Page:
עברית

 


Internal Palestinian issues
Fatah-Hamas relations
Fatah Facebook post depicts mass-murderer Abu Jihad with text glorifying terrorism: “How could we let Hamas be condemned as terrorists when we are the ones who fired the first bullet?”
Official Fatah Facebook page - Dec. 7, 2018
 






 

Image and text posted on the official Fatah Facebook page

The image shows terrorist Khalil Al-Wazir “Abu Jihad,” who was responsible for the murder of 125 Israelis on the left, and former PLO Chairman Yasser Arafat, founder of the PLO and Fatah terror organizations in the 1960s, and former chairman of the PA on the right.

Posted text: “How could we let Hamas be condemned as terrorists when we are the ones who fired the first bullet?”

Abu Jihad (Khalil Al-Wazir) - a founder of Fatah and deputy to Yasser Arafat. He headed the PLO terror organization's military wing and also planned many deadly Fatah terror attacks in the 1960’s - 1980’s. These attacks, in which a total of 125 Israelis were murdered, included the most lethal in Israeli history - the hijacking of a bus and murder of 37 civilians, 12 of them children.

Yasser Arafat – Founder of Fatah, former chairman of the PA. During the 1960s, 70s and 80s Arafat was behind numerous terror attacks against Israelis. Although he received the Nobel Peace Prize in 1994 together with then Israeli Prime Minister Yitzhak Rabin and then Israeli Minister of Foreign Affairs Shimon Peres “for their efforts to create peace in the Middle East" after signing the Oslo Accords peace agreement, Arafat launched a 5-year terror campaign - the second Intifada (2000-2005) – in which more than 1,000 Israelis were murdered. Arafat died of an illness in 2004.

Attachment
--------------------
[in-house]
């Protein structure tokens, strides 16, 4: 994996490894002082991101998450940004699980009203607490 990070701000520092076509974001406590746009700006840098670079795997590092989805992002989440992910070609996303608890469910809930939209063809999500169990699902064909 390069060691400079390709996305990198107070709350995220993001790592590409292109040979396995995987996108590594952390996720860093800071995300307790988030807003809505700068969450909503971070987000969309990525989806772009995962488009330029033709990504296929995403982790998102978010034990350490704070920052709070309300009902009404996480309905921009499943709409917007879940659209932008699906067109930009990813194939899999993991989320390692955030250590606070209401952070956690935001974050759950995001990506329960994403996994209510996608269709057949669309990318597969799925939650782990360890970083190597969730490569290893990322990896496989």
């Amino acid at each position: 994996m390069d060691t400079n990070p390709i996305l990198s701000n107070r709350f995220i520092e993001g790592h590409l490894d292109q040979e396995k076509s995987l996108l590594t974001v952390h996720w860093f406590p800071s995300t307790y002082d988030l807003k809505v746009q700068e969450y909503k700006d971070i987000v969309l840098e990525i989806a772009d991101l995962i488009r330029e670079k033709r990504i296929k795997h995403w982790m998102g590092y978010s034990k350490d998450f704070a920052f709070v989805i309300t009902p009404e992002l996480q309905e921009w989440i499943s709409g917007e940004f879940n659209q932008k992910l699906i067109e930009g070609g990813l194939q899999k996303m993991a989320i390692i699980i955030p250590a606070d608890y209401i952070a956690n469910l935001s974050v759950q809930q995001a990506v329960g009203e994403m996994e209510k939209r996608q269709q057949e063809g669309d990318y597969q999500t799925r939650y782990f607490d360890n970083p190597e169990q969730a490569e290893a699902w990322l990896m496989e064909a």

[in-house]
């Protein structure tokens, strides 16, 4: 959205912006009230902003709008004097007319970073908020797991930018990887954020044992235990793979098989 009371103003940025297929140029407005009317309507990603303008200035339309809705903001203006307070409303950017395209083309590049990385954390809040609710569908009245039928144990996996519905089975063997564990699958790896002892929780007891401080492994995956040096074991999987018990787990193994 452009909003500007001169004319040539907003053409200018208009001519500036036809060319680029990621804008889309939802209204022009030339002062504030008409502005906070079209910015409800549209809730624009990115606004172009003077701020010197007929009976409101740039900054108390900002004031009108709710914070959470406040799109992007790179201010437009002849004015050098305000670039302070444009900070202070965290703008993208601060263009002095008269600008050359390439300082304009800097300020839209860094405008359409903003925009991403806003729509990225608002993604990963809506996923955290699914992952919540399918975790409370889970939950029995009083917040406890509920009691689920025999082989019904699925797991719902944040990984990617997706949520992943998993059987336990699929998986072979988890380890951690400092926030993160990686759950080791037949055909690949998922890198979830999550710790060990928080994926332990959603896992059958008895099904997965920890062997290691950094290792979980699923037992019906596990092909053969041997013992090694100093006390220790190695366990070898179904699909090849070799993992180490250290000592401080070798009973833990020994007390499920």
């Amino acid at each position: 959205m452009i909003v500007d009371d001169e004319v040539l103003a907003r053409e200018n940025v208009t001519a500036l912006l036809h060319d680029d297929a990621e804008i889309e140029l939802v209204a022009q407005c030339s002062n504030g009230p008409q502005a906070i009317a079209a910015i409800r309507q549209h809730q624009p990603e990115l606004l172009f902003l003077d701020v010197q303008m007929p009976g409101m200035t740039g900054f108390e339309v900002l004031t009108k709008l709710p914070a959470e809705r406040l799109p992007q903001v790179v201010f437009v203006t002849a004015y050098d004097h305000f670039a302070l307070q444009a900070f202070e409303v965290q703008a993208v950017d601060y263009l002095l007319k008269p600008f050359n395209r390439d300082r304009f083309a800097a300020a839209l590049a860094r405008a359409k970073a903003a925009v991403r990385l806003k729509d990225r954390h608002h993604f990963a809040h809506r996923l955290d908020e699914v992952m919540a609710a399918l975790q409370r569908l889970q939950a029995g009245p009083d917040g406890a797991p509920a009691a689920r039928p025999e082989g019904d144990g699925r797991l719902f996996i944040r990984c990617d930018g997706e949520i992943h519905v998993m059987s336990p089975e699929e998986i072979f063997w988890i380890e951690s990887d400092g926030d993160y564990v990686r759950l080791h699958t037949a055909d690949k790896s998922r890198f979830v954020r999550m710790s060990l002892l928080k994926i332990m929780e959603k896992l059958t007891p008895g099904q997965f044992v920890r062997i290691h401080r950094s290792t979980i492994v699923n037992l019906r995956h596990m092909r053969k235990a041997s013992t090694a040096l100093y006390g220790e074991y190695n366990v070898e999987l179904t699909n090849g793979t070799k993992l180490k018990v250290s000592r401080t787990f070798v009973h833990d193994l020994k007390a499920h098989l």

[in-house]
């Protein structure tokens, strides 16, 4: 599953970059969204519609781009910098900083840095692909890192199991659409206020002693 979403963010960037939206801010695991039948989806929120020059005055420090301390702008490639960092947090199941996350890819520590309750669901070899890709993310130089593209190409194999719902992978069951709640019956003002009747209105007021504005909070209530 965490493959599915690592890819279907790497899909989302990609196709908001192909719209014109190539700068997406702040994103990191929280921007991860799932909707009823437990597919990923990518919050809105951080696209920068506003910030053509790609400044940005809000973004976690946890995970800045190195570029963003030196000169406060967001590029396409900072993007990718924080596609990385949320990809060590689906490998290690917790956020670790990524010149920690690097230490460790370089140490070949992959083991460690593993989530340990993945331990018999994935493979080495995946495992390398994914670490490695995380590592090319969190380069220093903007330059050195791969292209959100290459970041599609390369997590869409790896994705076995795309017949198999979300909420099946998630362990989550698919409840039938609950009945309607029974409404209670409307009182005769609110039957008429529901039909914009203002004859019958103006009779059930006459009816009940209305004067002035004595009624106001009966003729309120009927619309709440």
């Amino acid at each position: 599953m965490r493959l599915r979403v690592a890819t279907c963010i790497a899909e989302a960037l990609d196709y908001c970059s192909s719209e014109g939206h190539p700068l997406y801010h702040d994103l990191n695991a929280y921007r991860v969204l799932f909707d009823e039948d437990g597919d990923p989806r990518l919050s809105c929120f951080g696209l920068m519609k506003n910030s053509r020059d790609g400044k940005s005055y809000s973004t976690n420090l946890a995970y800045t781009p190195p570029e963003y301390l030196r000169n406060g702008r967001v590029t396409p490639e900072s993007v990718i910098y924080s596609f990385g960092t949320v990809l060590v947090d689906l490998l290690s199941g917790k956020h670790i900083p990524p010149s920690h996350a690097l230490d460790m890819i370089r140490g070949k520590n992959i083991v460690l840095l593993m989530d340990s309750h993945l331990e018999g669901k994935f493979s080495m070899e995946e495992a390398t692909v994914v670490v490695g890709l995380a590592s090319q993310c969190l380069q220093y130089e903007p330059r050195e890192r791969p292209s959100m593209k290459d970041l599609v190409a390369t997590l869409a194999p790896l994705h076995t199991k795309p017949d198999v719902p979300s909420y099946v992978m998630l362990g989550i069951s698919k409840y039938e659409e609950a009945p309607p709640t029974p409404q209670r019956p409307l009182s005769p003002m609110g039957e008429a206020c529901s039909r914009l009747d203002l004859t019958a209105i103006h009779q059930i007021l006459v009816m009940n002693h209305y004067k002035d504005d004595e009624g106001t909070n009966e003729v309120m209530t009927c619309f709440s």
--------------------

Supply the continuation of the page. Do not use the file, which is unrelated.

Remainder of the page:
UN Resolution condemning Hamas – The US proposed a resolution to condemn the terror organization Hamas for firing rockets into Israel and inciting violence, and demanding that it and other terrorist groups such as Islamic Jihad cease their terror activities, including the use of airborne incendiaries. The proposal was voted on by the UN General Assembly on Dec. 6, 2018. Although it received a majority of the votes, the proposal did not receive the two thirds needed to be ratified.

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